Don’t Get Bugged by Mosquitoes This Year

Don’t Get Bugged by Mosquitoes This Year

Warm, wet weather has led to the early arrival of the West Nile virus this year. The pools of standing water left from the rains serve as excellent breeding places for mosquitoes, including those that carry the West Nile virus.

Since the West Nile virus was first identified in the U.S. in 1999, mosquitoes have become more than just a nuisance. They have contributed to more than 16,000 West Nile virus cases and 600 deaths in this country alone. Although mosquitoes are expected to be out in full force this summer, homeowners can help reduce mosquito populations in their areas with the following steps.

* Clear standing water from your landscape. With a wetter-than-normal spring, many homeowners now have standing water in their yards. Because mosquitoes lay their eggs in stagnant water, the best way to decrease the mosquito population around the home is to eliminate this habitat. To do so, cover, empty or remove containers that hold water; clean out gutters and drainage ditches; and replace water in flower pots and birdbaths every three to four days.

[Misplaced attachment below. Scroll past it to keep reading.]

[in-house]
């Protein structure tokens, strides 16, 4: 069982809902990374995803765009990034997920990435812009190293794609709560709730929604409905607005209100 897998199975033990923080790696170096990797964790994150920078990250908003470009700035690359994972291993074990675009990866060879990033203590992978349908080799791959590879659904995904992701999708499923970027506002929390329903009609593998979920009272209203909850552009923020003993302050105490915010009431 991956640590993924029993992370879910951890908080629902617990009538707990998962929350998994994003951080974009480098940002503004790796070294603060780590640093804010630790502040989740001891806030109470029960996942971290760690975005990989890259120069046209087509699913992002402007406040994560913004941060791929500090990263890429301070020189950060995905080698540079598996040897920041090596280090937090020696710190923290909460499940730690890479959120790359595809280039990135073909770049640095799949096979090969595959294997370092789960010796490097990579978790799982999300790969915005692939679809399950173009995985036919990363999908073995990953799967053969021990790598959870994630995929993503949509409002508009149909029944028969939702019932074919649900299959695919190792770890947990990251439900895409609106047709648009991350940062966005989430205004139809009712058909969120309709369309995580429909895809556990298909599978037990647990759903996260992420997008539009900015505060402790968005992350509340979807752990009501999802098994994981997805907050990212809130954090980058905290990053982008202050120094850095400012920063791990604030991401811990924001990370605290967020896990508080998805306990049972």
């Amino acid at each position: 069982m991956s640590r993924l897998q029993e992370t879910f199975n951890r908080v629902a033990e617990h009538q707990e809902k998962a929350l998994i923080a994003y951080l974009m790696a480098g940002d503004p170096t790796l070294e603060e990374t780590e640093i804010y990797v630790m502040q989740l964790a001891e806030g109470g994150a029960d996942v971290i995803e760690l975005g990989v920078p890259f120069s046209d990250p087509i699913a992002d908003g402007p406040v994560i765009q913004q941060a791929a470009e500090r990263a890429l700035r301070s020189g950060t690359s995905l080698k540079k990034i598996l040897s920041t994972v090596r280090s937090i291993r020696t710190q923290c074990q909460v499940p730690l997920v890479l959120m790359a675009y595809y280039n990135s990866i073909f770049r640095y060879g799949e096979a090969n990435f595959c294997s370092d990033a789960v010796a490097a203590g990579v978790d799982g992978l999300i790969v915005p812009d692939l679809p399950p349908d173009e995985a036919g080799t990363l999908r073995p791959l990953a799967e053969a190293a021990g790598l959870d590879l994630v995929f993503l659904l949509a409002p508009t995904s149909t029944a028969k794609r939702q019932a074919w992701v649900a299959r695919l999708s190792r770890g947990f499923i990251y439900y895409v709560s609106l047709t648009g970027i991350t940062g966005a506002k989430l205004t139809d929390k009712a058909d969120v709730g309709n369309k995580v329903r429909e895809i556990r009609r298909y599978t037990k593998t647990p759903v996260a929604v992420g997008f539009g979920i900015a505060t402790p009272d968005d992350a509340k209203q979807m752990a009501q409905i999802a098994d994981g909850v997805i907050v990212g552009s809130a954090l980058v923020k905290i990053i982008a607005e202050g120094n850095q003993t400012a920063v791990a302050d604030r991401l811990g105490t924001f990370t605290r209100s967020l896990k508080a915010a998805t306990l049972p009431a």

* Create movement in stagnant water. Water can’t always be eliminated when you have pools and ponds on your landscape. Another option for stagnant water sources is to add a water pump, fountain or waterfall. Also, swimming pools and hot tubs make great mosquito habitats. Homeowners should ensure that these bodies of water are chlorinated according to the manufacturer’s directions and covered when not in use.

* Consult your local public health department or pest control professional. Health departments and pest control professionals can help you locate potential mosquito habitats and treat them with environmentally friendly larvicides. These products kill mosquito larvae before they can become biting adult mosquitoes. You should also check with your local public health department to ensure larvicide is being used near your home and in other parts of your community.